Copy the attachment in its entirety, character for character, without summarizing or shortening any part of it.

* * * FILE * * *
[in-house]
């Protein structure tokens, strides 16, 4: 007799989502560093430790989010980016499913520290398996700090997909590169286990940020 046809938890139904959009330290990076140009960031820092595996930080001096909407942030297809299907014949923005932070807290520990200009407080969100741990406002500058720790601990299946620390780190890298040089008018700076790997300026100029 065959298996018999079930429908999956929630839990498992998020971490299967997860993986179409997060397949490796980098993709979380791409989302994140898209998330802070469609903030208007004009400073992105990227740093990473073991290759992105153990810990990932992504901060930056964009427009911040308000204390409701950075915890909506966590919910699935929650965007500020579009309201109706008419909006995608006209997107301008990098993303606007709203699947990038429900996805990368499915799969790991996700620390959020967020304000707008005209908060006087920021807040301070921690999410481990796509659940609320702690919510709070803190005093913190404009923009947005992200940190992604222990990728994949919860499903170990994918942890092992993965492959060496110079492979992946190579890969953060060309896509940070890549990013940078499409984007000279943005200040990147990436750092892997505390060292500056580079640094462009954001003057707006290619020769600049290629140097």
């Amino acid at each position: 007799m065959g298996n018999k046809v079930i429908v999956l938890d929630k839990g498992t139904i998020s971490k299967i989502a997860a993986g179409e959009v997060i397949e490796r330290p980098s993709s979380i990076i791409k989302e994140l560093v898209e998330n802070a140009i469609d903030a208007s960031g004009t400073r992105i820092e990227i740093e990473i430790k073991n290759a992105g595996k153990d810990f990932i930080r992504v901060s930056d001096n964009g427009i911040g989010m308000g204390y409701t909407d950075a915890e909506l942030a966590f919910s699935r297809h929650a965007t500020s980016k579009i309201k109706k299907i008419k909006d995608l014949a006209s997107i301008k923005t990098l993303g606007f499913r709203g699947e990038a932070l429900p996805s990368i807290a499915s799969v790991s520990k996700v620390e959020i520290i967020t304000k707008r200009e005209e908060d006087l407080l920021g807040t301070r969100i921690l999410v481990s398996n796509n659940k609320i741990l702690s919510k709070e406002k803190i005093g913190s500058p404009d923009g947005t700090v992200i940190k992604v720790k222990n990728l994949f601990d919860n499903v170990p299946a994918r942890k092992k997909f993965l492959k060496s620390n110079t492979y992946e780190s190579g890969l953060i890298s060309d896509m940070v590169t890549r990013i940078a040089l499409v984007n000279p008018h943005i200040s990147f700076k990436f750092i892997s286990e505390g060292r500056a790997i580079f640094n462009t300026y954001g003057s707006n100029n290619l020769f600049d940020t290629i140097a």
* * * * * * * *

[in-house]
């Protein structure tokens, strides 16, 4: 007799989502560093430790989010980016499913520290398996700090997909590169286990940020 046809938890139904959009330290990076140009960031820092595996930080001096909407942030297809299907014949923005932070807290520990200009407080969100741990406002500058720790601990299946620390780190890298040089008018700076790997300026100029 065959298996018999079930429908999956929630839990498992998020971490299967997860993986179409997060397949490796980098993709979380791409989302994140898209998330802070469609903030208007004009400073992105990227740093990473073991290759992105153990810990990932992504901060930056964009427009911040308000204390409701950075915890909506966590919910699935929650965007500020579009309201109706008419909006995608006209997107301008990098993303606007709203699947990038429900996805990368499915799969790991996700620390959020967020304000707008005209908060006087920021807040301070921690999410481990796509659940609320702690919510709070803190005093913190404009923009947005992200940190992604222990990728994949919860499903170990994918942890092992993965492959060496110079492979992946190579890969953060060309896509940070890549990013940078499409984007000279943005200040990147990436750092892997505390060292500056580079640094462009954001003057707006290619020769600049290629140097």
């Amino acid at each position: 007799m065959g298996n018999k046809v079930i429908v999956l938890d929630k839990g498992t139904i998020s971490k299967i989502a997860a993986g179409e959009v997060i397949e490796r330290p980098s993709s979380i990076i791409k989302e994140l560093v898209e998330n802070a140009i469609d903030a208007s960031g004009t400073r992105i820092e990227i740093e990473i430790k073991n290759a992105g595996k153990d810990f990932i930080r992504v901060s930056d001096n964009g427009i911040g989010m308000g204390y409701t909407d950075a915890e909506l942030a966590f919910s699935r297809h929650a965007t500020s980016k579009i309201k109706k299907i008419k909006d995608l014949a006209s997107i301008k923005t990098l993303g606007f499913r709203g699947e990038a932070l429900p996805s990368i807290a499915s799969v790991s520990k996700v620390e959020i520290i967020t304000k707008r200009e005209e908060d006087l407080l920021g807040t301070r969100i921690l999410v481990s398996n796509n659940k609320i741990l702690s919510k709070e406002k803190i005093g913190s500058p404009d923009g947005t700090v992200i940190k992604v720790k222990n990728l994949f601990d919860n499903v170990p299946a994918r942890k092992k997909f993965l492959k060496s620390n110079t492979y992946e780190s190579g890969l953060i890298s060309d896509m940070v590169t890549r990013i940078a040089l499409v984007n000279p008018h943005i200040s990147f700076k990436f750092i892997s286990e505390g060292r500056a790997i580079f640094n462009t300026y954001g003057s707006n100029n290619l020769f600049d940020t290629i140097a």